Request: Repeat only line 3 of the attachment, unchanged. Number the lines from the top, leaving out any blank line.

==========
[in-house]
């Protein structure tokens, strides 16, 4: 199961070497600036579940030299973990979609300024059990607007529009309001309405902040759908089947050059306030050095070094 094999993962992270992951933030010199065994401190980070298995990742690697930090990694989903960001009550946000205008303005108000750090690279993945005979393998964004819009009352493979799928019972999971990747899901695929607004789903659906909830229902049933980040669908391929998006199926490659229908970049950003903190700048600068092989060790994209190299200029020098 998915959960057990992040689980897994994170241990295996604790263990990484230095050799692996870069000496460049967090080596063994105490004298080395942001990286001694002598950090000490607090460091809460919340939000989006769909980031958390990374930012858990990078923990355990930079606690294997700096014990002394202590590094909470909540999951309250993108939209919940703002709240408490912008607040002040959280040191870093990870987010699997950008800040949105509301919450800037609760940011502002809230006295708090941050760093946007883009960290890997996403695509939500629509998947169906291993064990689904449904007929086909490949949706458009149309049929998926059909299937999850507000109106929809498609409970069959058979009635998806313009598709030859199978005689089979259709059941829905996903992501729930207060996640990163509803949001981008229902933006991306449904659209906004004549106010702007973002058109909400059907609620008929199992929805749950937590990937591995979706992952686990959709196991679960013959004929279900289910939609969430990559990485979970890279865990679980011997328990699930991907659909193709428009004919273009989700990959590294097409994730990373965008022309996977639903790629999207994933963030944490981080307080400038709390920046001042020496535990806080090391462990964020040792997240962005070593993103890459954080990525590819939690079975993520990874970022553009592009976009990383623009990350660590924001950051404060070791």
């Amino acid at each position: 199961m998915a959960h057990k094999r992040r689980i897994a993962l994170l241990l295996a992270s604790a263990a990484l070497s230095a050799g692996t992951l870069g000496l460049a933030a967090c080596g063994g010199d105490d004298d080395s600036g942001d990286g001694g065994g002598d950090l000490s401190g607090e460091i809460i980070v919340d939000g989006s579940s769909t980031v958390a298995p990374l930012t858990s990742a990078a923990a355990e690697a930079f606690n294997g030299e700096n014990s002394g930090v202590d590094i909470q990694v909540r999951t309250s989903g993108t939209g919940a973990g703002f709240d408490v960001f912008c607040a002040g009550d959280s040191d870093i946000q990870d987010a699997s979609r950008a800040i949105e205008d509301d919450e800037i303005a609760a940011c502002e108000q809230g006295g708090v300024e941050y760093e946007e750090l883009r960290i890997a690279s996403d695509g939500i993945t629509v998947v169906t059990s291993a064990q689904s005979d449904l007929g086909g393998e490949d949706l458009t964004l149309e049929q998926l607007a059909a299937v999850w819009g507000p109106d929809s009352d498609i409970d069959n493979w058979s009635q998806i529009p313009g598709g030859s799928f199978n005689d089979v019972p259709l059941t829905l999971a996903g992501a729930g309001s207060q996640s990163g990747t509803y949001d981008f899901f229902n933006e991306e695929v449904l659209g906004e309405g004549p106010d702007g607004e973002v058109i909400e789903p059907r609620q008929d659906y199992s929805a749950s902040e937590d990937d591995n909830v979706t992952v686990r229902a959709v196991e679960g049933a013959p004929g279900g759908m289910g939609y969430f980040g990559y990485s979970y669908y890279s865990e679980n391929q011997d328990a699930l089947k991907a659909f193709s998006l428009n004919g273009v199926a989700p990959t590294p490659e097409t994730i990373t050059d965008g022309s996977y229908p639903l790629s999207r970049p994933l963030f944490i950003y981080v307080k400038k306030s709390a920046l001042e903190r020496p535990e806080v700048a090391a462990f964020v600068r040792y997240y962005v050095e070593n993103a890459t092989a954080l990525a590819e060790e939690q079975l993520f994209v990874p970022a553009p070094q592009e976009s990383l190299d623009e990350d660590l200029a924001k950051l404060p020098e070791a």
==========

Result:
């Amino acid at each position: 199961m998915a959960h057990k094999r992040r689980i897994a993962l994170l241990l295996a992270s604790a263990a990484l070497s230095a050799g692996t992951l870069g000496l460049a933030a967090c080596g063994g010199d105490d004298d080395s600036g942001d990286g001694g065994g002598d950090l000490s401190g607090e460091i809460i980070v919340d939000g989006s579940s769909t980031v958390a298995p990374l930012t858990s990742a990078a923990a355990e690697a930079f606690n294997g030299e700096n014990s002394g930090v202590d590094i909470q990694v909540r999951t309250s989903g993108t939209g919940a973990g703002f709240d408490v960001f912008c607040a002040g009550d959280s040191d870093i946000q990870d987010a699997s979609r950008a800040i949105e205008d509301d919450e800037i303005a609760a940011c502002e108000q809230g006295g708090v300024e941050y760093e946007e750090l883009r960290i890997a690279s996403d695509g939500i993945t629509v998947v169906t059990s291993a064990q689904s005979d449904l007929g086909g393998e490949d949706l458009t964004l149309e049929q998926l607007a059909a299937v999850w819009g507000p109106d929809s009352d498609i409970d069959n493979w058979s009635q998806i529009p313009g598709g030859s799928f199978n005689d089979v019972p259709l059941t829905l999971a996903g992501a729930g309001s207060q996640s990163g990747t509803y949001d981008f899901f229902n933006e991306e695929v449904l659209g906004e309405g004549p106010d702007g607004e973002v058109i909400e789903p059907r609620q008929d659906y199992s929805a749950s902040e937590d990937d591995n909830v979706t992952v686990r229902a959709v196991e679960g049933a013959p004929g279900g759908m289910g939609y969430f980040g990559y990485s979970y669908y890279s865990e679980n391929q011997d328990a699930l089947k991907a659909f193709s998006l428009n004919g273009v199926a989700p990959t590294p490659e097409t994730i990373t050059d965008g022309s996977y229908p639903l790629s999207r970049p994933l963030f944490i950003y981080v307080k400038k306030s709390a920046l001042e903190r020496p535990e806080v700048a090391a462990f964020v600068r040792y997240y962005v050095e070593n993103a890459t092989a954080l990525a590819e060790e939690q079975l993520f994209v990874p970022a553009p070094q592009e976009s990383l190299d623009e990350d660590l200029a924001k950051l404060p020098e070791a």